Two months after the initial visit, she complained of a central scotoma and metamorphopsia in the right eye similar to what she had experienced in the left eye. At this time, her BCVA was 1.0 in the right eye. Funduscopic examination showed a small MH that was further confirmed by OCT, revealing a stage 1B MH with vitreofoveal traction in the right eye (fig. (fig.2b).2b). She was kept under observation, again without any treatment, because visual acuity was again good. Two weeks later, her BCVA in the right eye was 0.8, and OCT showed a spontaneous closure of the MH with vitreofoveal separation (fig. (fig.2c).2c). Eventually, her BCVA improved to 1.0 in both eyes 2 months after the original onset of the MH.
Gass  systematized the staging of MHs based on their clinical features, deducing that vitreofoveal traction accompanied by posterior vitreous detachment plays an important role in the formation of MH. However, the detailed and structural relationship between posterior vitreous hyaloids and the retinal layers was unclear until Haouchine et al.  reported the first OCT-documented data showing detailed anatomic differences between stage 1A and stage 1B MHs. They proposed that a foveal pseudocyst in the inner retinal layer occurring due to a partial PPVD was the first step in full thickness MH formation. In addition, Michalewska et al.  hypothesized that the adherence of a posterior vitreous hyaloid to the retina transmits a traction force along the vitreous directly to the photoreceptor layer. Furthermore, Lipham et al.  suggested that the mechanism of MH formation may involve degenerative factors other than the tractional forces. However, the present case showed spontaneous closures of the MHs promptly after the resolution of the vitreofoveal tractions in both eyes, which suggests that the adhesion of a posterior vitreous hyaloid to the macula is an important factor in MH formation. Accordingly, the PPVD shown in figure figure2a2a of the present case might be a premonitory phenomenon of MHs as reported by Chan et al. . Moreover, SD-OCT revealed more detailed retinal structural changes during MH formation, such as a cone-shaped structure under the roof shown in figure figure2b2b in the present case, which contains the outer retina [8, 9].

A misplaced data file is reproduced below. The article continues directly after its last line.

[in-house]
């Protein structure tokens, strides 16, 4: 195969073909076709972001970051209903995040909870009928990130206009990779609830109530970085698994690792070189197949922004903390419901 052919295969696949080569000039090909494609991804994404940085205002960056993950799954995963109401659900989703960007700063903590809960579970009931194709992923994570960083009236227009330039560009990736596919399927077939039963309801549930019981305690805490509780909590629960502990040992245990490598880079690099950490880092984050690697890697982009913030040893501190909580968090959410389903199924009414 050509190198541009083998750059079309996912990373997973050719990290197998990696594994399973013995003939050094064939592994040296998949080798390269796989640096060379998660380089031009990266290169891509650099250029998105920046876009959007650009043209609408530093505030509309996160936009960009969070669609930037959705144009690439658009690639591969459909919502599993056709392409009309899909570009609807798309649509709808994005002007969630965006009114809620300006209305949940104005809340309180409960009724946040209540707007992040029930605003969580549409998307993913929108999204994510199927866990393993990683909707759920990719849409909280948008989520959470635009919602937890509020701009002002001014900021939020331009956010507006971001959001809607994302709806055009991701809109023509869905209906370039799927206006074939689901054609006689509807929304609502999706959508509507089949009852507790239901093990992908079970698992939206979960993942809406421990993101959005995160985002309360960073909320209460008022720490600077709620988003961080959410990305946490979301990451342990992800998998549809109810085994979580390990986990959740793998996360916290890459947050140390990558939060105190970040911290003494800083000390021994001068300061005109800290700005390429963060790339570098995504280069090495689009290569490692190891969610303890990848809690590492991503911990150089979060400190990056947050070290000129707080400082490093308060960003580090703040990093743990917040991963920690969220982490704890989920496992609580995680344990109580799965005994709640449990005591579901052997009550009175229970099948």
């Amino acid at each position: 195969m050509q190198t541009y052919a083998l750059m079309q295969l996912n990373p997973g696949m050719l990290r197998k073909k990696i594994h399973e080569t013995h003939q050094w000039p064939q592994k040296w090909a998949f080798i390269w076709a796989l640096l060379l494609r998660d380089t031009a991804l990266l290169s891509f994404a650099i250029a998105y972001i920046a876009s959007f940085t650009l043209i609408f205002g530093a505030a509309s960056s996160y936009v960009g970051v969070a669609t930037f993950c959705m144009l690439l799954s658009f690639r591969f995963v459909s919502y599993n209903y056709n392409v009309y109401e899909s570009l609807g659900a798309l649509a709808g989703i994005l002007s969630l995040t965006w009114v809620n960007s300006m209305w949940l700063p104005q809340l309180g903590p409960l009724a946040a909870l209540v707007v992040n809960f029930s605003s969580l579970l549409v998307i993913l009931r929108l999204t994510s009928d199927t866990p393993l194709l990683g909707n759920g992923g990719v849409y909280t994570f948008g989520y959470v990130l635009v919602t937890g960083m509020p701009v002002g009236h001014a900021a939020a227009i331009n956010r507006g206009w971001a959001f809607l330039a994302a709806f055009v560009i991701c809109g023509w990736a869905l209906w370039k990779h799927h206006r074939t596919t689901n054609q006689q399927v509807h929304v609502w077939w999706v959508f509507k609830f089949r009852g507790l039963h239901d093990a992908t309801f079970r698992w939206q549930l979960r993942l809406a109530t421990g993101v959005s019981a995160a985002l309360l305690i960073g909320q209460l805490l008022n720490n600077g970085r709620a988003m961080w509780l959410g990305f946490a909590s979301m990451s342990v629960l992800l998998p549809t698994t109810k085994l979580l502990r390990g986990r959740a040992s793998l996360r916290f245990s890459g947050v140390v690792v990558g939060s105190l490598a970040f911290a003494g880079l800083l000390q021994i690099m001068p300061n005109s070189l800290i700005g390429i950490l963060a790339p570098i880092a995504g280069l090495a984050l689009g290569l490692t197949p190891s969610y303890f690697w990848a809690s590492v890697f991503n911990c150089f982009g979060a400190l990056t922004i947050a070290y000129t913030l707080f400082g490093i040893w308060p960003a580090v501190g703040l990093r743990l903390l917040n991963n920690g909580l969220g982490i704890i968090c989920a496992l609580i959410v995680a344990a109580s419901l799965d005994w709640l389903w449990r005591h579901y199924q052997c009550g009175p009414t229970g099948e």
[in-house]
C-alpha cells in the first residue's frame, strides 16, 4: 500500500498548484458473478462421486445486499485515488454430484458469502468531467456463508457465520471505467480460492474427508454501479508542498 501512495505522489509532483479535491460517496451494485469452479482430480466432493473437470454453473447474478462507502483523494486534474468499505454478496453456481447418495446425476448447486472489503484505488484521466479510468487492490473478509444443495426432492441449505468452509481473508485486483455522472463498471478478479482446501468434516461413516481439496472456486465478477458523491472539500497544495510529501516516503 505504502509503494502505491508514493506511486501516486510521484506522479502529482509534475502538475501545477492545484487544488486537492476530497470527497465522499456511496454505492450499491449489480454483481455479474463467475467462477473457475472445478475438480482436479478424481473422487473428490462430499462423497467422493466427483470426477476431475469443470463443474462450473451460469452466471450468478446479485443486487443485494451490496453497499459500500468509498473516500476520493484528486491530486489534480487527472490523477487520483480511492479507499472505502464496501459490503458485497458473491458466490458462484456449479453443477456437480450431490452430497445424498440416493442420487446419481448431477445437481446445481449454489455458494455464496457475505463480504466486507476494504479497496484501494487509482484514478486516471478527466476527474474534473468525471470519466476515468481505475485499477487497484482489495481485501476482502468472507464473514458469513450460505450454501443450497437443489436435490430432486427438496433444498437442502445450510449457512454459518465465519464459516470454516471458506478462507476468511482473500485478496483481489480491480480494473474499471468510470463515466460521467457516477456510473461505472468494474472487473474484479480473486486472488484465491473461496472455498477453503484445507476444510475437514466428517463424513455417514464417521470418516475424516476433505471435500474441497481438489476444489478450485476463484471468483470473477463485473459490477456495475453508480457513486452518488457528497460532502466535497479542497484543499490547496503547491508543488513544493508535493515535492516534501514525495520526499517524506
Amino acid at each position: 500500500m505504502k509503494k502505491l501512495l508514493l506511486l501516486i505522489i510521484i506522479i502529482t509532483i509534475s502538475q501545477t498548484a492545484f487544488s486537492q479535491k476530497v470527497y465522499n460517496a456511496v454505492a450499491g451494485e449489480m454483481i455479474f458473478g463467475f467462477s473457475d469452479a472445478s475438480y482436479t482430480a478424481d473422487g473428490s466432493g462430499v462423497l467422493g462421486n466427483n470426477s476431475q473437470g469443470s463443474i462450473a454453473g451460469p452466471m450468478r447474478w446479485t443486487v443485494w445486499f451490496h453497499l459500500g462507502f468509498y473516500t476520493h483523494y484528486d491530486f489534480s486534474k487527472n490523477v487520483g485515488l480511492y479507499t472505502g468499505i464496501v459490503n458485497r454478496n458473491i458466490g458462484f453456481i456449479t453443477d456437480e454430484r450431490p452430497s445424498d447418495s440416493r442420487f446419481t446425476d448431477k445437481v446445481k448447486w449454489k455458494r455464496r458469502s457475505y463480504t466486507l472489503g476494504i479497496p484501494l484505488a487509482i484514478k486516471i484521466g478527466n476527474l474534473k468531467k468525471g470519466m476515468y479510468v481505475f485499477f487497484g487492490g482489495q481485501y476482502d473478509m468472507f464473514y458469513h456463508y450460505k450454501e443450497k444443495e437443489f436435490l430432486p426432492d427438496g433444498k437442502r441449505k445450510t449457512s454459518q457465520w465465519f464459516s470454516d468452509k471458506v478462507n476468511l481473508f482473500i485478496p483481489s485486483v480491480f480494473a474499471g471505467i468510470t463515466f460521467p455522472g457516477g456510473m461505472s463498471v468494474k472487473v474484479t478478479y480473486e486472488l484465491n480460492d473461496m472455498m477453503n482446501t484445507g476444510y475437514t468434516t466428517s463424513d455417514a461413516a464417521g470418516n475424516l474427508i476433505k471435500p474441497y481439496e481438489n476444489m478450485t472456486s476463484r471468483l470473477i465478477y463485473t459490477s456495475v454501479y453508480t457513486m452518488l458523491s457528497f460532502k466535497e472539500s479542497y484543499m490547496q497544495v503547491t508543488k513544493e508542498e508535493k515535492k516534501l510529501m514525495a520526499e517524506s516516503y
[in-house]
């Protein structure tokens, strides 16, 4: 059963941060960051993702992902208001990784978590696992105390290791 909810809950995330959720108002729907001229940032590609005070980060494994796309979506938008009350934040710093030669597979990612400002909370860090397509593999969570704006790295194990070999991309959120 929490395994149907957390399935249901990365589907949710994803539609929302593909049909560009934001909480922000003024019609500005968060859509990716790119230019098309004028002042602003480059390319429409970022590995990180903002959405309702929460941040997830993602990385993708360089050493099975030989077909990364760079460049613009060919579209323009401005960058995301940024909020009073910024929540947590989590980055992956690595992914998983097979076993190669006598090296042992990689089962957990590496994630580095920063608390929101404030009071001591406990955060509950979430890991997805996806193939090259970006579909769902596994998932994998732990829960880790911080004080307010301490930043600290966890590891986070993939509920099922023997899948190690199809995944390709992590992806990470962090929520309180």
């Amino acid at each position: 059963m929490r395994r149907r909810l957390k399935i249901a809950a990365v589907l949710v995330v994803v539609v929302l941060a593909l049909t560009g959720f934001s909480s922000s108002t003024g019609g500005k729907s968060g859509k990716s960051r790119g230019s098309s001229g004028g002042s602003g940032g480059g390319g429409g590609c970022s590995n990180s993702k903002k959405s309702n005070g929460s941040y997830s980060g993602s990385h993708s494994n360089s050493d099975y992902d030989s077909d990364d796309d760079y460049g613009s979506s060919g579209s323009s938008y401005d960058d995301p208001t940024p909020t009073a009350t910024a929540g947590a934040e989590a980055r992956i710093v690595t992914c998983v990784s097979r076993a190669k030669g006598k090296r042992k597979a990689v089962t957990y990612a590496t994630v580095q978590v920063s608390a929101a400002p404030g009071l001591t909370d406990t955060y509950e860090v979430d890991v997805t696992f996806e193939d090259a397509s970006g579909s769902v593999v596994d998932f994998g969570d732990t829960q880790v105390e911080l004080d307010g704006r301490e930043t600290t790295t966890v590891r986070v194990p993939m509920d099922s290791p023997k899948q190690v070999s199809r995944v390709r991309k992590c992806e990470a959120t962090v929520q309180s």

It was interesting that the present case showed bilateral MHs within 2 months, which was much shorter than the median interval previously reported . In addition, the MHs resolved spontaneously with similar vitreofoveal separations in both eyes. Since the refractions and axial lengths were very similar in both eyes in the present case, the aging changes at the vitreoretinal interface might occur symmetrically in both eyes. Spash et al.  also suggested that MH eyes had shorter axial lengths, and therefore the lower volume of the vitreous cavity might be a risk factor for developing incomplete and abnormal vitreous detachment. In our case, the axial lengths were about 25 mm in both eyes, and therefore a larger volume of the vitreous cavity might facilitate vitreofoveal separations.
To our knowledge, this is the first report describing a case of bilateral MHs that showed a very short time interval between the onset in both eyes, followed by prompt spontaneous closures along similar lines. Careful observation of the non-involved eye is needed to address the risk of early onset bilateral MHs.